Social bullying is common today, but it doesn’t have to be. You can take a stand when you see it happening and help make the world a kinder place.
Bullying is a type of aggressive behavior in which a person or group of people intentionally aims to intimidate, hurt, or abuse another person. Bullying comes in many different forms, such as physical bullying, online bullying, and social bullying.
Social bullying, as the name implies, is a “social” form of bullying that can affect a person’s reputation and relationships. People can socially bully others in person at work, school, or other places, as well as online. Social bullying can affect both children and adults.
This article discusses more about social bullying, including examples of these behaviors and how to respond to social bullying that’s happening to you or someone else.
Social bullying, also known as relational bullying or aggression, is a form of bullying used to intentionally damage someone’s social reputation or relationships with others. Social bullying can come from classmates, colleagues, and even friends and family.
Social bullying often involves indirect behaviors, and it can happen both in person and online (aka cyberbullying). But whether the bullying is online or offline, direct or indirect, these behaviors all serve to damage a person’s reputation and relationships in some way.
Examples of social bullying
Some examples of social bullying behaviors may include:
- spreading rumors about someone
- playing humiliating pranks or jokes on someone
- mimicking or making fun of someone
- telling others to ignore or exclude someone
- calling someone names in front of others
- actively ignoring someone while around others
- leaving the room or area when someone comes in
- purposely leaving someone out of group activities
- posting pictures on social media making fun of someone
- harassing or insulting someone on social media
- extending these behaviors to other online platforms
Research shows a link between social bullying and an increased risk of mental health concerns — for both the person experiencing bullying and the person doing the bullying.
In one study published in 2013, researchers explored the relationship between suicidal thoughts and behaviors and verbal and social bullying in adolescents.
Results of the study found that 6.1% of students surveyed reported frequently bullying others, 9.6% reported being frequently bullied, and 3.1% said they were both a bully and a victim. In addition, 22% of bullies reported suicidal thinking or attempts, as did 29% of people who were bullied and 38% of people who said they were both.
It’s difficult to understand why some people bully and why others become the target of bullying behaviors.
For example, some factors that may increase someone’s vulnerability to bullying include:
- having a family that is considered dysfunctional
- having a lower socioeconomic status
- belonging to a certain racial or ethnic group
- belonging to a gender or sexuality minority
- being perceived as “different” from one’s peers
While it’s impossible to say exactly why someone might bully others, several factors appear to increase the risk of becoming a bully.
For example, experiencing adverse events in childhood or having certain personality traits, like competitiveness, can increase the risk of bullying. Research has also found that other lifestyle behaviors can increase the likelihood of someone becoming a bully.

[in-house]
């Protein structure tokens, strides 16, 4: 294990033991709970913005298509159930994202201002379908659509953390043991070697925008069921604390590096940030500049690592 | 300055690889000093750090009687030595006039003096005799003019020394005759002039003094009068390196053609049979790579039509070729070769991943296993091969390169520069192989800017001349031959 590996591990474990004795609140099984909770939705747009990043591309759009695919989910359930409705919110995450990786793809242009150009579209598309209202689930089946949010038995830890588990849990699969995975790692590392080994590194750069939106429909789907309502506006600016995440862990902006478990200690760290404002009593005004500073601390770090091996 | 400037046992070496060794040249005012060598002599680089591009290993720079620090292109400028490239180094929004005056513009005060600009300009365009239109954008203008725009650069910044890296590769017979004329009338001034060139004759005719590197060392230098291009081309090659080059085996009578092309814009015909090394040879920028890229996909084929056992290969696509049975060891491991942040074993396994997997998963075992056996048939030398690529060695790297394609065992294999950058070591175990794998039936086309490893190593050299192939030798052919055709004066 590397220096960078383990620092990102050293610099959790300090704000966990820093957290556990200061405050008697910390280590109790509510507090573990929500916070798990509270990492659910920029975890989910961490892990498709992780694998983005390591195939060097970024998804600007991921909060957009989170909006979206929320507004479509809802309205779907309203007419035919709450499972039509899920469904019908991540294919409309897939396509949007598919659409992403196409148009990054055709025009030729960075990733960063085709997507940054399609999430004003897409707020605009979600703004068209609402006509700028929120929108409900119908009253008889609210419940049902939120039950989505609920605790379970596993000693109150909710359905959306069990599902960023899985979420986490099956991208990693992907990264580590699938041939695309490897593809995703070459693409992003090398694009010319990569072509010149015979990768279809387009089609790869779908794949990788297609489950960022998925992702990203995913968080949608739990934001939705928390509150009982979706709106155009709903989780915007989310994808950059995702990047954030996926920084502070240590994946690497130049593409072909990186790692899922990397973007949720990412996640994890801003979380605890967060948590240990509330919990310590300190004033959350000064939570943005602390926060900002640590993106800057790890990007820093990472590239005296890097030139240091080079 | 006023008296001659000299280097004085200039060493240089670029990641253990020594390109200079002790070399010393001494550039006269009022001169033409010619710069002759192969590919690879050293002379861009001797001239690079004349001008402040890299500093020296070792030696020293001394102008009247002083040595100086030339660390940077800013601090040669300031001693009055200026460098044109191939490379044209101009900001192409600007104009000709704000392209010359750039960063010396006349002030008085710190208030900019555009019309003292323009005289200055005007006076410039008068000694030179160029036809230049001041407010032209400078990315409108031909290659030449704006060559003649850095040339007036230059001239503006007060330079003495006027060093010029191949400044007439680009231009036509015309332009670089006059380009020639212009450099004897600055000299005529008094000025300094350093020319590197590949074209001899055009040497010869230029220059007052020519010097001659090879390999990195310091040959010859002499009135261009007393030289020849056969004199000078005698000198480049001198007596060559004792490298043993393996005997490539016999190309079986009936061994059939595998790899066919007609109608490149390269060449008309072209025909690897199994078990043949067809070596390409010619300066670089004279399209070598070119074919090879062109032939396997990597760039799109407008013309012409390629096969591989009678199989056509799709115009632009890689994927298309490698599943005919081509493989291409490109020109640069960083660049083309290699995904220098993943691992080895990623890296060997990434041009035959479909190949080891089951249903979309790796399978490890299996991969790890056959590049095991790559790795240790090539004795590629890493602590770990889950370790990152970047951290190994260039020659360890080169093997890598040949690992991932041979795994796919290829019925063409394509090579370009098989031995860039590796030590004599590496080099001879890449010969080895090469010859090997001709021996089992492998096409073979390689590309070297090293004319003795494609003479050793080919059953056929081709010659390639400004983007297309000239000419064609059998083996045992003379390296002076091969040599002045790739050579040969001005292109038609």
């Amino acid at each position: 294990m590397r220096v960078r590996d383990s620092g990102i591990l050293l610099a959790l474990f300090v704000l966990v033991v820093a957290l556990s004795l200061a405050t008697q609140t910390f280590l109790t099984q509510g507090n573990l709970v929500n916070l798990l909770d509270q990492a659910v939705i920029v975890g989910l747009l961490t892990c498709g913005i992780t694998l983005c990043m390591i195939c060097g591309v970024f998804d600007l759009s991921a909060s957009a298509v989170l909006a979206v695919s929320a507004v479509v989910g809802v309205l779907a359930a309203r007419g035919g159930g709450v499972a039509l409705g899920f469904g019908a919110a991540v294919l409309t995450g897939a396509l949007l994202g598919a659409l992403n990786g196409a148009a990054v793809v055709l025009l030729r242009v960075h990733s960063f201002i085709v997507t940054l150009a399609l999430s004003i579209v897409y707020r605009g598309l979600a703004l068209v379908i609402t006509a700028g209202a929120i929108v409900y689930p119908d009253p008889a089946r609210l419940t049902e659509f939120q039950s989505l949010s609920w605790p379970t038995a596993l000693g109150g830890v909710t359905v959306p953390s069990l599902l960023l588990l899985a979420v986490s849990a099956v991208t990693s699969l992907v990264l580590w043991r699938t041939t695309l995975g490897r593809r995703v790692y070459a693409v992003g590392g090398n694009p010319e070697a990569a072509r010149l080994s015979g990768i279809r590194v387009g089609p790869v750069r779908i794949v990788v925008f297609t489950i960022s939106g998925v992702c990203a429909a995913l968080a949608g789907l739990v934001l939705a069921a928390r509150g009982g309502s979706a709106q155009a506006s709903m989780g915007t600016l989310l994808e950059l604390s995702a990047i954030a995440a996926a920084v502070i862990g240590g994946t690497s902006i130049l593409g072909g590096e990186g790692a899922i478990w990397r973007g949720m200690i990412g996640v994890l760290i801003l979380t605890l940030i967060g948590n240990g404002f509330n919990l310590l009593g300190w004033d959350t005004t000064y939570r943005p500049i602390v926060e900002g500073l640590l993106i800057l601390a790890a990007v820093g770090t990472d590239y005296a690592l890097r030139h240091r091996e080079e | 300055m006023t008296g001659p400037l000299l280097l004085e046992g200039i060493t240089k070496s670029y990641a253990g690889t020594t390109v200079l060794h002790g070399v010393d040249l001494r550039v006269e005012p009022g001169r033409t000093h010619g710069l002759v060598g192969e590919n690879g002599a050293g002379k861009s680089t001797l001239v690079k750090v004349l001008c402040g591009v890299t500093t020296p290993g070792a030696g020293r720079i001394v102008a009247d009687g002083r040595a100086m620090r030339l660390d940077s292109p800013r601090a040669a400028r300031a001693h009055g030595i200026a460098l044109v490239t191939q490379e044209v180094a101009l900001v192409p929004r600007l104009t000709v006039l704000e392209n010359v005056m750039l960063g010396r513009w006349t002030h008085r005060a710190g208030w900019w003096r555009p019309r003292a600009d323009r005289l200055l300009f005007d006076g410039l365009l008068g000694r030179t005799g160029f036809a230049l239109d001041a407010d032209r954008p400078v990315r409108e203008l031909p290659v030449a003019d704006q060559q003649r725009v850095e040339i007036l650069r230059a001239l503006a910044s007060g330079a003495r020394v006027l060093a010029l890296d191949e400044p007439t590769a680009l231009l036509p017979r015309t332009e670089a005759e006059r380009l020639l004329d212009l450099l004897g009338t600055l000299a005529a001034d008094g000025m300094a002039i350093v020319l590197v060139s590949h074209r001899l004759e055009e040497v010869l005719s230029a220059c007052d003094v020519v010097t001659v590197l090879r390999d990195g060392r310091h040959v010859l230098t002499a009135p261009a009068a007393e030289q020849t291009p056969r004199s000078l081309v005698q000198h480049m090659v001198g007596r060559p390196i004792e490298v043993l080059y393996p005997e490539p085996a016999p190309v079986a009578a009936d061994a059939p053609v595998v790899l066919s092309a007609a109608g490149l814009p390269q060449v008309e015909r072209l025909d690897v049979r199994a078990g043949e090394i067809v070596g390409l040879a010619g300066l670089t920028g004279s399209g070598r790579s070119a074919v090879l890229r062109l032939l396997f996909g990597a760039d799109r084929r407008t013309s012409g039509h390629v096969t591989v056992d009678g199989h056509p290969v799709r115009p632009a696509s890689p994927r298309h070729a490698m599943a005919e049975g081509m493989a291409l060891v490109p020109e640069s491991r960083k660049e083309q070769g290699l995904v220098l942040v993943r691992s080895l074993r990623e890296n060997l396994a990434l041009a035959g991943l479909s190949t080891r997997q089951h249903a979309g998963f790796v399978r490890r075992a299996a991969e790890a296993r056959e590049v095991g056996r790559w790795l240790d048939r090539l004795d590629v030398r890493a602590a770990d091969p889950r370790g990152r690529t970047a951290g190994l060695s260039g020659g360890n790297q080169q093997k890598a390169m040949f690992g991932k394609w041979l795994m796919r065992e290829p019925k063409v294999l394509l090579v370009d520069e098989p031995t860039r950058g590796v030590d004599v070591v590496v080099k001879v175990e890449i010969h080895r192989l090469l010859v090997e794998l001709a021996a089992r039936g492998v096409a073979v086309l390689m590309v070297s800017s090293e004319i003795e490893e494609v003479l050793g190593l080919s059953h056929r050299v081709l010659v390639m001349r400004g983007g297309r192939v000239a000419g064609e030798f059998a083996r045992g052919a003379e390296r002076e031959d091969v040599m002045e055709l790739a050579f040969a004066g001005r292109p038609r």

Children are especially susceptible to social bullying, and we have a responsibility to speak up against it when we see it.
If you notice children or adolescents engaging in behaviors that appear to be social bullying, it’s important to intervene as quickly as possible. After you’ve stopped the behavior, you can gather more information from everyone involved and figure out how to move forward.
If you’re a bystander, you can attempt to calmly redirect the conversation or behavior. A radical change of subject may work better than direct confrontation. (“Do you know if this bus goes downtown?”) If this doesn’t work, you can also question the behavior as a group to let the person know it’s not acceptable.
If you feel too nervous to speak up, consider checking in with the person being bullied to ensure they’re safe.
If you’re being bullied, keep your distance from the bully and try to limit your interactions with them if you’re able to. If this isn’t possible, make sure to document and report every interaction that happens between you. And if the behavior becomes harassment, contact the authorities — especially if you feel that you’re in danger.
If you’re interested in learning more about how to handle and respond to bullying, you can find a full page of resources at stopbullying.gov.
Social bullying is one of the most common types of bullying, and it can have a significant effect on someone’s mental health. It can increase the risk of distress, depression, and suicidal thoughts and behaviors.
But even though social bullying behaviors are common, it isn’t always obvious when someone is the victim of a social bully.
One of the best ways that we can help prevent social bullying is to learn what it looks like and stop it when we see it. By speaking up against any form of bullying, we can reduce the risk of it happening to someone else and show people being bullied that they have the support they need.